Lloyd Alter encourages people to eat less meat as a way to fight climate change.
The Ryerson Professor is the author of the book “Living the 1.5 Degree Lifestyle: Why Individual Climate Action Matters More Than Ever.”
He admits that a recent drop in meat consumption and demand in Canada is likely due to lower household incomes and soaring meat prices, and not concerns over the environment.
“Sure it has an effect on reducing our carbon footprint, but households ultimately eat or don’t eat meat for a variety of reasons, whether that’s financial or dietary,” said Alter.
Riley Kelk, a Toronto resident, switched to a vegan lifestyle four years ago but finds it limiting in the fight against climate change.
“I feel like switching to this lifestyle can add some change,” they said. “But there are more impactful changes to make besides just not eating meat.”
Kelk also said a vegan lifestyle isn’t for everyone as it was challenging for them in the beginning.
“It was really tough,” they said. “Sometimes I wanted to quit but I was so convinced that I can actually do something good for climate change, that I had to stick with it.”
“I’m still committed to it now, but climate change became less of a reason.”
A report from Farm Credit Canada released in January regarding the consumption of meat said “as incomes fall or prices rise, we expect meat consumption to decline as households cut back on more expensive meals.”
Alter said that since meat prices have increased while households have been impacted financially by the COVID-19 pandemic, it’s going to impact the frequency of meat purchases.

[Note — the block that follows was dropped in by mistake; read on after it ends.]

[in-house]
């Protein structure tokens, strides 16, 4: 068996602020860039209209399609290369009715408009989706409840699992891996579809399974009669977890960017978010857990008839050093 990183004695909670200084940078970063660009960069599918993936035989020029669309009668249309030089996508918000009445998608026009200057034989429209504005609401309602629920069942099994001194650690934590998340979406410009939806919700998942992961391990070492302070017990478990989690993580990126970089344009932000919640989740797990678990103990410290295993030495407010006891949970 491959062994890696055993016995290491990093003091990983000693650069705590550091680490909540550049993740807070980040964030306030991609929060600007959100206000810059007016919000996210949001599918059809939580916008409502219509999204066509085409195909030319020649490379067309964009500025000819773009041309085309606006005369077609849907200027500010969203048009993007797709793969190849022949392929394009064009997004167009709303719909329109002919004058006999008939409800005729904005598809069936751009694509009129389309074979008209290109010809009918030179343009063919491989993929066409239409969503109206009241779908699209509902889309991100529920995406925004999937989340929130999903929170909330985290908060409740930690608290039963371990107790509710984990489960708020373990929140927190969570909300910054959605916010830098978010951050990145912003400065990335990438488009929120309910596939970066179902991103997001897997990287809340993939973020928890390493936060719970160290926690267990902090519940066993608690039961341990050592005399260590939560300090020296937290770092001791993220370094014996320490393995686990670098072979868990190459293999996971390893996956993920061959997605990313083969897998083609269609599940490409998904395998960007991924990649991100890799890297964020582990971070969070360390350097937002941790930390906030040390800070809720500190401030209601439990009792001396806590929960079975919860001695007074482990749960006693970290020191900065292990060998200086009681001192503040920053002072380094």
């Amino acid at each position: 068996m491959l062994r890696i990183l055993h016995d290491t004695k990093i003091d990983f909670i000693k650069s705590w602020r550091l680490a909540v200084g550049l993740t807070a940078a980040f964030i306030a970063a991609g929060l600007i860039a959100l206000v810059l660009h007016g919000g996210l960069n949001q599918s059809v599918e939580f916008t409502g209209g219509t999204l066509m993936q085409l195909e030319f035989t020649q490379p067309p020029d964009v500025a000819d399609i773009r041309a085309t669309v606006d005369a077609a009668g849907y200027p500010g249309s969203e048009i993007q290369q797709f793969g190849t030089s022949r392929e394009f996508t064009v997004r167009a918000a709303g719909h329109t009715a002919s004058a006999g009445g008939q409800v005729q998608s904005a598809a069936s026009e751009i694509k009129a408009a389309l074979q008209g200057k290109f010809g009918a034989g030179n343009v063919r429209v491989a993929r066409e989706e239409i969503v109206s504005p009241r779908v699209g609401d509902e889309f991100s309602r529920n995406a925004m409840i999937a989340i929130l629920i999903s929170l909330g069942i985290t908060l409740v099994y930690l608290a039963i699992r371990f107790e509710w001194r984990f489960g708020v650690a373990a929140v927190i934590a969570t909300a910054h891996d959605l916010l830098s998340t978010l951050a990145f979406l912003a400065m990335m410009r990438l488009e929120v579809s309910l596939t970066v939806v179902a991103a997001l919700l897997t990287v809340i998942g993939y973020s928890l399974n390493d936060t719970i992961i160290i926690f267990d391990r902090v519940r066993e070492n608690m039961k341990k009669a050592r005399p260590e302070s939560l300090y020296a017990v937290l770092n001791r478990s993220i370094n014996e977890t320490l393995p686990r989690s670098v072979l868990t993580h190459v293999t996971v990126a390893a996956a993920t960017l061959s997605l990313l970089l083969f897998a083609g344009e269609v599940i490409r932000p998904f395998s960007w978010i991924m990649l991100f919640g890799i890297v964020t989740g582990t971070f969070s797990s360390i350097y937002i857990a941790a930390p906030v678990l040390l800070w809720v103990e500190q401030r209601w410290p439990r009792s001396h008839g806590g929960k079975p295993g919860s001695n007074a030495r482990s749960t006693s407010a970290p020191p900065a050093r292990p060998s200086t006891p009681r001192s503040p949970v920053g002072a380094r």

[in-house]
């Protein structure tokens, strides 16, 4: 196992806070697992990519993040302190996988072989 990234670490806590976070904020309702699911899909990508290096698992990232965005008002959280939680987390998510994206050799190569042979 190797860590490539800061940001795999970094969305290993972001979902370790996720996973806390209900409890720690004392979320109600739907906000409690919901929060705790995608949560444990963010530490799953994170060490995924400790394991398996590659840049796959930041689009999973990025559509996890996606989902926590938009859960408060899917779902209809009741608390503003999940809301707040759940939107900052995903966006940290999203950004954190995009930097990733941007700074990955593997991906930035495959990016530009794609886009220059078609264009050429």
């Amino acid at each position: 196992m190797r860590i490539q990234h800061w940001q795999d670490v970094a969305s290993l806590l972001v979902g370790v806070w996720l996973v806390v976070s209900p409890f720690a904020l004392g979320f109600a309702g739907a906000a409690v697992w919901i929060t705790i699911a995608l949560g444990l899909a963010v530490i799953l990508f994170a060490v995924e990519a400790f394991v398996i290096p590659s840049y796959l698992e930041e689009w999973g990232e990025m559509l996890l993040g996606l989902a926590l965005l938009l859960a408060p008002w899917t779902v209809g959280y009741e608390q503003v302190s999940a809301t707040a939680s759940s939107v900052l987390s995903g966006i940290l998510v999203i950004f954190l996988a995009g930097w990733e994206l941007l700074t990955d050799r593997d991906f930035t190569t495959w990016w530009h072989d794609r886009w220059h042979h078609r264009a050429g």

“As consumers, if we see higher prices, then we’re going to steer away from it,” he said. “I don’t want to pay for pricier meat, just like anyone else.”
Nikhil Patel, a Toronto resident, decided to cut back on his consumption of meat because of the rising cost of meat.
“You really start to see the amount of money meat costs over a monthly basis,” he said. “I don’t buy meat all that often because it can get pretty expensive. I’m constantly reworking my budget for food based on if I want meat or if I should skip out on it.”
Laura Vermander, a registered dietitian in Toronto, said that switching to a meat-free lifestyle won’t be a difference-maker in beating climate change.
“Honestly, everyone’s bodies are different,” she said. “Some people need meat in their bodies because, without it, they may have adverse reactions if they decide to go vegan.”
Vermander said that it’s not worth the risk based on the uncertainty of people’s bodies reacting to the lack of meat.
“Abstaining from meat can cause major health issues. Sometimes your body would want to go back to its primal way of eating,” she said. “It’s absolutely best to listen to your body when something feels wrong.”
Vermander said that individuals can still consume less meat by conducting Meatless Mondays for those that don’t want to drastically change their lifestyle.
“It’s about starting out slow and doing what’s comfortable for you,” she said. “There are still ways to do your part against climate change without doing anything your body won’t be comfortable with.”